Overall, there was still a serious edge to this 2-parter, with Aunt Harriet being the subject of one of the best cliffhangers, while the hired killers shooting themselves to death was an edgier outcome that was completely lost in the remaining two seasons. That's the kind of fate you would expect for villains on The Green Hornet, but it worked on Batman because the early direction of the show was not--contrary to popular belief--in the same tone as what would come later, such as the Joker prancing around like a goon in a gallery, wind-up mice, Bat-weddings or Bat-skeletons.

What's really amusing is that Dozier speaks of adding more gadgets to the Batmobile, when Barris often claimed he added the wealth of the cars gadgets almost from the start. Obviously, that was not the case. More Barris legend building, I suspect.
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Re: TO THE BATPOLES: #136 Freeze/Penguin teamup and Dozier's ten rules

Post by PNGUINN » Tue Jul 07, 2020 11:44 pm

The constant nervous snickering you guys do in between almost every line gets really grating. Maybe work on eliminating that and tightening up your show somewhat? A great 45 minutes is better than a meandering 90. Tighten it up and you’ll have a better product.

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Re: TO THE BATPOLES: #136 Freeze/Penguin teamup and Dozier's ten rules

Post by High C » Fri Jul 10, 2020 7:16 am

Thanks for using my idea for the back half of the show. I enjoyed your discussion of the Dozier memo. Kudos 50-plus years later to Dozier for trying to catch lightning in a bottle and figure out the blueprint for the show. Of course, as you guys said, he could not keep it going.

Don't get me wrong, some of what he said was silly. Fewer female baddies because The Duo cannot engage them in bash-pow fights?? As you said, they can cheer from the sidelines while Batman and Robin take on the henchmen.

Dozier was right about trying to keep the look and feel of the first two arcs. Of course, that wasn't sustainable, not merely because of the loss of the Semplian ideal but because the caliber and worldview of directors changed, especially by season 3 when Oscar Rudolph basically became the house director. I'm not saying he was a terrible director--he wasn't. But he was a sitcom director, and liked to get over-the-top reactions and sitcommy double-takes. Know this: Beginning with Mr. Pilot, Robert Butler, who directed the first two arcs and three of the first six, most of the season 1 helmers had experience directing dramatic shows.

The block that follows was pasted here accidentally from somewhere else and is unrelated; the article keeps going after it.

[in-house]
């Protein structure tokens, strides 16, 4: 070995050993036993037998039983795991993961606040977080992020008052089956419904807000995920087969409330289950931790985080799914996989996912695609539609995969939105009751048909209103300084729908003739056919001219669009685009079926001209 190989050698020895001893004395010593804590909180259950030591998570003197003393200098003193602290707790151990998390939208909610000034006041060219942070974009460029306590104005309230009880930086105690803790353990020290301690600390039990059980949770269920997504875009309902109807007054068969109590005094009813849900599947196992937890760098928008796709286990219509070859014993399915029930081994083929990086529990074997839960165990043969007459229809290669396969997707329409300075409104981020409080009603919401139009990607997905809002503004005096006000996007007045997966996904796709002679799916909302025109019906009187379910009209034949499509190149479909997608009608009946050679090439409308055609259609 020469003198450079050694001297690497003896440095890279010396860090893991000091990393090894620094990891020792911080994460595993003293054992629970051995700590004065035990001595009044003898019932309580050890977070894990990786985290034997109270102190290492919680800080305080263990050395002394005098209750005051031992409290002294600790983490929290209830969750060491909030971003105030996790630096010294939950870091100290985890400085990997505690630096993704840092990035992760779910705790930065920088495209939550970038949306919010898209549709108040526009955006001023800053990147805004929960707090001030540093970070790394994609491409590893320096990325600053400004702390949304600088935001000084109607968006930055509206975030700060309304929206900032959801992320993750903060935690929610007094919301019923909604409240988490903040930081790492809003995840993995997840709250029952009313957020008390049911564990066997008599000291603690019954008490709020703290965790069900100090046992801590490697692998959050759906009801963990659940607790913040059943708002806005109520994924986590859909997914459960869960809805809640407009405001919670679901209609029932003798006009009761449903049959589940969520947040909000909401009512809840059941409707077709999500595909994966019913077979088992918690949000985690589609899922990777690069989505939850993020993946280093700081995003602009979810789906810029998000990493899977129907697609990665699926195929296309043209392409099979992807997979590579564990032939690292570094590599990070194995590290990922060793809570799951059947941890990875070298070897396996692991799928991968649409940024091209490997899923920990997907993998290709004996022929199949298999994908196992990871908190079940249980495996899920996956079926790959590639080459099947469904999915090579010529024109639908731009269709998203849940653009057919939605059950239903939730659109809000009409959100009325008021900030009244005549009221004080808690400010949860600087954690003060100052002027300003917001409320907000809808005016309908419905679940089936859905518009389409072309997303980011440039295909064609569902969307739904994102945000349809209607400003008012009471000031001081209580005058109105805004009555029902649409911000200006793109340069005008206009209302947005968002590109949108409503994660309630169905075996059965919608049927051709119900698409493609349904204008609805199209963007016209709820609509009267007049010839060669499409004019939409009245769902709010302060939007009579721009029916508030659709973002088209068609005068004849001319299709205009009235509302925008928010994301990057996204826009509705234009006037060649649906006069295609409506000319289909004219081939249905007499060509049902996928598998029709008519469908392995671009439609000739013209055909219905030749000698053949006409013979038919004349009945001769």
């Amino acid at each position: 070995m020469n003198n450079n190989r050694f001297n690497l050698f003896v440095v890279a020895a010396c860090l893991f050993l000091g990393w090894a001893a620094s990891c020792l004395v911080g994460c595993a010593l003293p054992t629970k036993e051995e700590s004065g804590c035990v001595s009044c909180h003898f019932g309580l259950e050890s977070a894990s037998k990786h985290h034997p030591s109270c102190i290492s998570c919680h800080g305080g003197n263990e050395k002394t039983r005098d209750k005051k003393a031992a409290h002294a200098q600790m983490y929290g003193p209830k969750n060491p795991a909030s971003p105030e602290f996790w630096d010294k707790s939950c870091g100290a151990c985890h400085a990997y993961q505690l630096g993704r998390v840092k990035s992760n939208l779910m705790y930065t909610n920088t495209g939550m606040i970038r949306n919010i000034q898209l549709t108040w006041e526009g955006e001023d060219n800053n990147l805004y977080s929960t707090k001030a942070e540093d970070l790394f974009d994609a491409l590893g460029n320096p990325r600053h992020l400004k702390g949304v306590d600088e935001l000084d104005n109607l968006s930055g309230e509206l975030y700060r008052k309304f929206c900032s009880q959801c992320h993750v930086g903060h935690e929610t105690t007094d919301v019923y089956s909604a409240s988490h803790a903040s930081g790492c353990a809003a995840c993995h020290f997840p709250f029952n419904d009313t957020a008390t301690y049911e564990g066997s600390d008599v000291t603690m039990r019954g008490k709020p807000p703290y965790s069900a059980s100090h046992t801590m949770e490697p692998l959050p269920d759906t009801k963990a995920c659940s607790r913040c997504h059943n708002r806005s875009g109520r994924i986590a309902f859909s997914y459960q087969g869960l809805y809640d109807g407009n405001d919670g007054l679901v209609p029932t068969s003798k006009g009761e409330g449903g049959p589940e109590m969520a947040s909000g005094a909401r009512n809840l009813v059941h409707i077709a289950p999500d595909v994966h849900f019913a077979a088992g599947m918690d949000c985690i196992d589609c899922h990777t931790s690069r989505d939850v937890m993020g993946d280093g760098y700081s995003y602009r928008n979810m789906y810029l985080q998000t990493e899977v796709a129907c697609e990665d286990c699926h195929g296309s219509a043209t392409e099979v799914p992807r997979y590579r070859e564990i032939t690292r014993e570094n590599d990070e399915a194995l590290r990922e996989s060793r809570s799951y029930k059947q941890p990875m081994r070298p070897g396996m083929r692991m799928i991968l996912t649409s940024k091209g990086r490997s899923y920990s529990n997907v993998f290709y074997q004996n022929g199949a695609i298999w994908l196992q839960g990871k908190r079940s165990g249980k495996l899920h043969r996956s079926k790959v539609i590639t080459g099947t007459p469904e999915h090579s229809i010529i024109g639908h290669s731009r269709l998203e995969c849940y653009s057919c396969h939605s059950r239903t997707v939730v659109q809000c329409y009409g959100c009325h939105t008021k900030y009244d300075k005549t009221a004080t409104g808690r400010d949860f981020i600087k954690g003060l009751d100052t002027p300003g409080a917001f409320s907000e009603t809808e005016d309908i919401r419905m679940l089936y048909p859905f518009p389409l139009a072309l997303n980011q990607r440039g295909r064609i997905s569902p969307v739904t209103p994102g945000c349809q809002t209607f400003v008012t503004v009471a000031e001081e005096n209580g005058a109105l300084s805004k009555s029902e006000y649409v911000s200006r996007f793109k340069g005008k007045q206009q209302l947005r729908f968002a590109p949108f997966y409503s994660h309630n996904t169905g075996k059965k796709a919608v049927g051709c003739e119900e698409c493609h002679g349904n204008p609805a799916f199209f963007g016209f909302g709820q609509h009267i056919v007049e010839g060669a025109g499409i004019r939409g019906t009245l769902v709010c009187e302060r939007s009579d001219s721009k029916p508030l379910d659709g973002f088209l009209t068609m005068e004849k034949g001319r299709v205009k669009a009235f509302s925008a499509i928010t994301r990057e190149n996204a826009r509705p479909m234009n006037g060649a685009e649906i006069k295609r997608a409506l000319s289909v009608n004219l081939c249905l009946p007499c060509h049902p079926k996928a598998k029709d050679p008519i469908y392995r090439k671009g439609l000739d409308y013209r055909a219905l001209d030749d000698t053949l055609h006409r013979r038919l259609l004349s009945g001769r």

In the spring of 1959, when Rod Serling was starting to put together The Twilight Zone, his people researched potential directors, and for comedies, they came up with four names. One was Oscar Rudolph. (This info is from Martin Grams' book, The Twilight Zone: Unlocking The Door To A Television Classic). Rudolph directed 30 of the last 52 episodes of Batman.

Granted, as you guys said in your season 2 wrapup (on Aug. 17, 2017!!!), once Dozier decided to mine his Rolodex for guest villains, the slide in quality was somewhat inevitable. I know it's pure speculation, but I wish, in an alternate universe, that Bookworm creator Rik Vollaerts could have been the script editor post-Semple rather than Charles Hoffman. Certainly Vollaerts had a better feel for fantasy/sci-fi than Hoffman. In the spring of 1968, he put his proverbial hat into the ring for Star Trek's season 3 script editor, per author Marc Cushman. Whether Vollaerts would've been interested in such a gig in May/June 1966 is unknown.

As for #7, the infamous 'sexy dame' note, I should point out that Joan Collins was made a Dame of the British Empire in 2015. ;)
'I thought Siren was perfect for Joan.'--Stanley Ralph Ross, writer of 'The Wail of the Siren'

My hobbies include gazing at the Siren and doing her bidding, evil or otherwise.

'She had a devastating, hypnotic effect on all the men.'--A schoolmate describing Joan Collins at age 17